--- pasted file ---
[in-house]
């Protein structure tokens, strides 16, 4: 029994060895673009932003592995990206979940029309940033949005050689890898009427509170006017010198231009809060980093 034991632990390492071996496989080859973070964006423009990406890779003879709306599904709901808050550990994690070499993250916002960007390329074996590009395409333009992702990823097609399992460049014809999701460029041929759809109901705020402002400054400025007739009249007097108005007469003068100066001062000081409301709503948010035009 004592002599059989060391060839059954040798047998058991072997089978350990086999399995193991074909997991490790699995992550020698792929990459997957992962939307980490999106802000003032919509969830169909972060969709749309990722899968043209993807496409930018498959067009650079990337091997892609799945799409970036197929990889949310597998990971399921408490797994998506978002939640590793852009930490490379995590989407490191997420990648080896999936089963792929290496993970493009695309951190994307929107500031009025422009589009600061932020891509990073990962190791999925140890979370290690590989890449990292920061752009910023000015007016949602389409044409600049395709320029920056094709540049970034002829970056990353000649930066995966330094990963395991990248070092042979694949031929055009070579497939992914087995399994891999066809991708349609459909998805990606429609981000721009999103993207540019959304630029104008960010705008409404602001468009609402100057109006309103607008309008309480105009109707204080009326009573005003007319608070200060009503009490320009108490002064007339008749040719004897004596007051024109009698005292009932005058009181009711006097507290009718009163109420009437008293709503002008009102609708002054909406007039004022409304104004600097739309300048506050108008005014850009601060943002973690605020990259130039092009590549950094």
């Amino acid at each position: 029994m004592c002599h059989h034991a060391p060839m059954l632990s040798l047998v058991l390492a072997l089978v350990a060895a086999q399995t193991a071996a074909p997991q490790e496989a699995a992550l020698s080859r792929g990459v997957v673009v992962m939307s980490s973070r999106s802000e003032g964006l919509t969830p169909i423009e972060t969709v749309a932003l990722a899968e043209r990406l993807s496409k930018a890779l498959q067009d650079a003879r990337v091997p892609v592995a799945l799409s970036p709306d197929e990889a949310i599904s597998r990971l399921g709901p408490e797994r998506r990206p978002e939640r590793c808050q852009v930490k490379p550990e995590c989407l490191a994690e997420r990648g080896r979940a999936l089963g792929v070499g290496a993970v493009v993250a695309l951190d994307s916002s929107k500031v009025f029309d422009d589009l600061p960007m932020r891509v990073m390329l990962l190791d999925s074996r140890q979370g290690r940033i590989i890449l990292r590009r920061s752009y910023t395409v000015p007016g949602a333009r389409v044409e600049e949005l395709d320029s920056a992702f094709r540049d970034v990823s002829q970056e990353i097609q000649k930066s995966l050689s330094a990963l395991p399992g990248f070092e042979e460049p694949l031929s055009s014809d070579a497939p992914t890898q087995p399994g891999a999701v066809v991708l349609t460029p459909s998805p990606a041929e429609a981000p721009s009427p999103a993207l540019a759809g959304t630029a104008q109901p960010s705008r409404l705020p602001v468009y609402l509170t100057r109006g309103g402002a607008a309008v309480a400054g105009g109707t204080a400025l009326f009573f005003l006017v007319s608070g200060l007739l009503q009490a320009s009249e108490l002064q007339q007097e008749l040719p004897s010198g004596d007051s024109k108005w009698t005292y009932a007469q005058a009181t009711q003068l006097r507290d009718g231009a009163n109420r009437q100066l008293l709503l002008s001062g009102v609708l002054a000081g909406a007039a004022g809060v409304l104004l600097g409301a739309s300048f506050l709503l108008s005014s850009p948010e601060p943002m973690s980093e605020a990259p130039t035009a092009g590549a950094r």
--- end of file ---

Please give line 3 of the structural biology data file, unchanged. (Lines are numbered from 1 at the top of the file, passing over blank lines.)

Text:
């Amino acid at each position: 029994m004592c002599h059989h034991a060391p060839m059954l632990s040798l047998v058991l390492a072997l089978v350990a060895a086999q399995t193991a071996a074909p997991q490790e496989a699995a992550l020698s080859r792929g990459v997957v673009v992962m939307s980490s973070r999106s802000e003032g964006l919509t969830p169909i423009e972060t969709v749309a932003l990722a899968e043209r990406l993807s496409k930018a890779l498959q067009d650079a003879r990337v091997p892609v592995a799945l799409s970036p709306d197929e990889a949310i599904s597998r990971l399921g709901p408490e797994r998506r990206p978002e939640r590793c808050q852009v930490k490379p550990e995590c989407l490191a994690e997420r990648g080896r979940a999936l089963g792929v070499g290496a993970v493009v993250a695309l951190d994307s916002s929107k500031v009025f029309d422009d589009l600061p960007m932020r891509v990073m390329l990962l190791d999925s074996r140890q979370g290690r940033i590989i890449l990292r590009r920061s752009y910023t395409v000015p007016g949602a333009r389409v044409e600049e949005l395709d320029s920056a992702f094709r540049d970034v990823s002829q970056e990353i097609q000649k930066s995966l050689s330094a990963l395991p399992g990248f070092e042979e460049p694949l031929s055009s014809d070579a497939p992914t890898q087995p399994g891999a999701v066809v991708l349609t460029p459909s998805p990606a041929e429609a981000p721009s009427p999103a993207l540019a759809g959304t630029a104008q109901p960010s705008r409404l705020p602001v468009y609402l509170t100057r109006g309103g402002a607008a309008v309480a400054g105009g109707t204080a400025l009326f009573f005003l006017v007319s608070g200060l007739l009503q009490a320009s009249e108490l002064q007339q007097e008749l040719p004897s010198g004596d007051s024109k108005w009698t005292y009932a007469q005058a009181t009711q003068l006097r507290d009718g231009a009163n109420r009437q100066l008293l709503l002008s001062g009102v609708l002054a000081g909406a007039a004022g809060v409304l104004l600097g409301a739309s300048f506050l709503l108008s005014s850009p948010e601060p943002m973690s980093e605020a990259p130039t035009a092009g590549a950094r």